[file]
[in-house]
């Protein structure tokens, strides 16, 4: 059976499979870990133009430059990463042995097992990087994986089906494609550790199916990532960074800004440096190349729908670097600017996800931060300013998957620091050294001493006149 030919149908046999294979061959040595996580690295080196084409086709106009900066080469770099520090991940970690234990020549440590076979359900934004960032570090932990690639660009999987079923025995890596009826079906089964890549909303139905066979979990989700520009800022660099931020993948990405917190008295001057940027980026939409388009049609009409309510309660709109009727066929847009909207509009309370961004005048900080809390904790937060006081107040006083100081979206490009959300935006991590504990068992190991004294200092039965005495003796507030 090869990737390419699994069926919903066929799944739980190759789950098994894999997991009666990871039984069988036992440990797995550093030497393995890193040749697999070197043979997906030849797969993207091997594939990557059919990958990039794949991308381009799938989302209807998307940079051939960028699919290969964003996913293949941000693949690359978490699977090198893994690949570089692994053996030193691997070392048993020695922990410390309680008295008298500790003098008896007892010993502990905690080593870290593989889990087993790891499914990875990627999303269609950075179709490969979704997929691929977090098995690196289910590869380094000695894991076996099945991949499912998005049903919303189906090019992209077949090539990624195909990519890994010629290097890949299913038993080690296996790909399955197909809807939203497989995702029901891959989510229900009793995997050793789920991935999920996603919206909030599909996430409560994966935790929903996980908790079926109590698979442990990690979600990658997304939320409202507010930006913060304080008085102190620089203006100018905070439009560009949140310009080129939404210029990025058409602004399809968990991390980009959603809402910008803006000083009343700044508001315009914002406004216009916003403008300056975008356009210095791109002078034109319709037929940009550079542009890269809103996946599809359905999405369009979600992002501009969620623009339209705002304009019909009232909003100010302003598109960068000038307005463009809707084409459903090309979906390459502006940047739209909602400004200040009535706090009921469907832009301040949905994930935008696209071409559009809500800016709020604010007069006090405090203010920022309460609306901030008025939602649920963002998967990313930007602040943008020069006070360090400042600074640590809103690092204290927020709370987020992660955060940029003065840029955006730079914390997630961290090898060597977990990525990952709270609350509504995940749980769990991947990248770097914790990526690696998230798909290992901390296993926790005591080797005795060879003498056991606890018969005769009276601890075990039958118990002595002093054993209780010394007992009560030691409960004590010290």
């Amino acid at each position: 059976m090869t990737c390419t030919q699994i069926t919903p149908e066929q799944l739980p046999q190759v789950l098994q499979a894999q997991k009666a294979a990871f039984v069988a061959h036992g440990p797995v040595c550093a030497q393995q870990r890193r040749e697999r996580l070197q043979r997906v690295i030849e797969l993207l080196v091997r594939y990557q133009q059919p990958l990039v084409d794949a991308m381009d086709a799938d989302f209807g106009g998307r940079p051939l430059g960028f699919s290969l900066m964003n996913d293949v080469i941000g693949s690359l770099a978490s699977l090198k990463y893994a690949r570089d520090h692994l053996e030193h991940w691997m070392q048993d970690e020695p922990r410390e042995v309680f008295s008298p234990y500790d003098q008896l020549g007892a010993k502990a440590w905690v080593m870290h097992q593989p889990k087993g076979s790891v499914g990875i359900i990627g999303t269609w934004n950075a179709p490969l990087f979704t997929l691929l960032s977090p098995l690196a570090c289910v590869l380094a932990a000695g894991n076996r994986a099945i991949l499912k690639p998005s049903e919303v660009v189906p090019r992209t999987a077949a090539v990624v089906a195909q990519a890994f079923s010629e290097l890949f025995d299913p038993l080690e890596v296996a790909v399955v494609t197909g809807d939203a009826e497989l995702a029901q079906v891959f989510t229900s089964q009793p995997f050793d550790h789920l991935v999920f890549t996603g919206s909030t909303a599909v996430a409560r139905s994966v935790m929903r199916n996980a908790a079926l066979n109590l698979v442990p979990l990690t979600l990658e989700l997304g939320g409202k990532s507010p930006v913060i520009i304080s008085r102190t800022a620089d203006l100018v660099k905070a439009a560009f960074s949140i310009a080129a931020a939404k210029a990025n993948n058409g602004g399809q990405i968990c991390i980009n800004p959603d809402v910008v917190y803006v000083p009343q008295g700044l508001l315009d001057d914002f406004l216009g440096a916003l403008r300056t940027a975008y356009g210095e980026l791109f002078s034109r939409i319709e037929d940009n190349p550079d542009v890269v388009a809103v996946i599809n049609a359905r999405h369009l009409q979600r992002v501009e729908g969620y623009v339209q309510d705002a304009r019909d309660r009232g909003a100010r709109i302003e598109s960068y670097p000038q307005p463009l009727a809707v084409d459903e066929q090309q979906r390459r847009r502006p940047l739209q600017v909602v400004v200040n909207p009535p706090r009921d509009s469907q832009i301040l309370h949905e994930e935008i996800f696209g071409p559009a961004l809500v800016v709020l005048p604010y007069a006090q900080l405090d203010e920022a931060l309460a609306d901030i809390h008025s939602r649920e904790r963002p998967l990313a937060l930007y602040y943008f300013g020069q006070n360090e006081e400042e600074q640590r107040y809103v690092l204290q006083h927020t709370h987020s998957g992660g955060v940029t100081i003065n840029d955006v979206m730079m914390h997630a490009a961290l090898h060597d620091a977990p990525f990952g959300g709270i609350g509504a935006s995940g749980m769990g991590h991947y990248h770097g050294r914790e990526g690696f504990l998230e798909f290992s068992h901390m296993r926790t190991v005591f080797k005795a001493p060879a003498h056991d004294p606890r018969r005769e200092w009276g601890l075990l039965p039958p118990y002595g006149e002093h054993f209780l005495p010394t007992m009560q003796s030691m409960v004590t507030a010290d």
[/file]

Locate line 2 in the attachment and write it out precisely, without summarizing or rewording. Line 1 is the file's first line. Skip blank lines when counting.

């Protein structure tokens, strides 16, 4: 059976499979870990133009430059990463042995097992990087994986089906494609550790199916990532960074800004440096190349729908670097600017996800931060300013998957620091050294001493006149 030919149908046999294979061959040595996580690295080196084409086709106009900066080469770099520090991940970690234990020549440590076979359900934004960032570090932990690639660009999987079923025995890596009826079906089964890549909303139905066979979990989700520009800022660099931020993948990405917190008295001057940027980026939409388009049609009409309510309660709109009727066929847009909207509009309370961004005048900080809390904790937060006081107040006083100081979206490009959300935006991590504990068992190991004294200092039965005495003796507030 090869990737390419699994069926919903066929799944739980190759789950098994894999997991009666990871039984069988036992440990797995550093030497393995890193040749697999070197043979997906030849797969993207091997594939990557059919990958990039794949991308381009799938989302209807998307940079051939960028699919290969964003996913293949941000693949690359978490699977090198893994690949570089692994053996030193691997070392048993020695922990410390309680008295008298500790003098008896007892010993502990905690080593870290593989889990087993790891499914990875990627999303269609950075179709490969979704997929691929977090098995690196289910590869380094000695894991076996099945991949499912998005049903919303189906090019992209077949090539990624195909990519890994010629290097890949299913038993080690296996790909399955197909809807939203497989995702029901891959989510229900009793995997050793789920991935999920996603919206909030599909996430409560994966935790929903996980908790079926109590698979442990990690979600990658997304939320409202507010930006913060304080008085102190620089203006100018905070439009560009949140310009080129939404210029990025058409602004399809968990991390980009959603809402910008803006000083009343700044508001315009914002406004216009916003403008300056975008356009210095791109002078034109319709037929940009550079542009890269809103996946599809359905999405369009979600992002501009969620623009339209705002304009019909009232909003100010302003598109960068000038307005463009809707084409459903090309979906390459502006940047739209909602400004200040009535706090009921469907832009301040949905994930935008696209071409559009809500800016709020604010007069006090405090203010920022309460609306901030008025939602649920963002998967990313930007602040943008020069006070360090400042600074640590809103690092204290927020709370987020992660955060940029003065840029955006730079914390997630961290090898060597977990990525990952709270609350509504995940749980769990991947990248770097914790990526690696998230798909290992901390296993926790005591080797005795060879003498056991606890018969005769009276601890075990039958118990002595002093054993209780010394007992009560030691409960004590010290």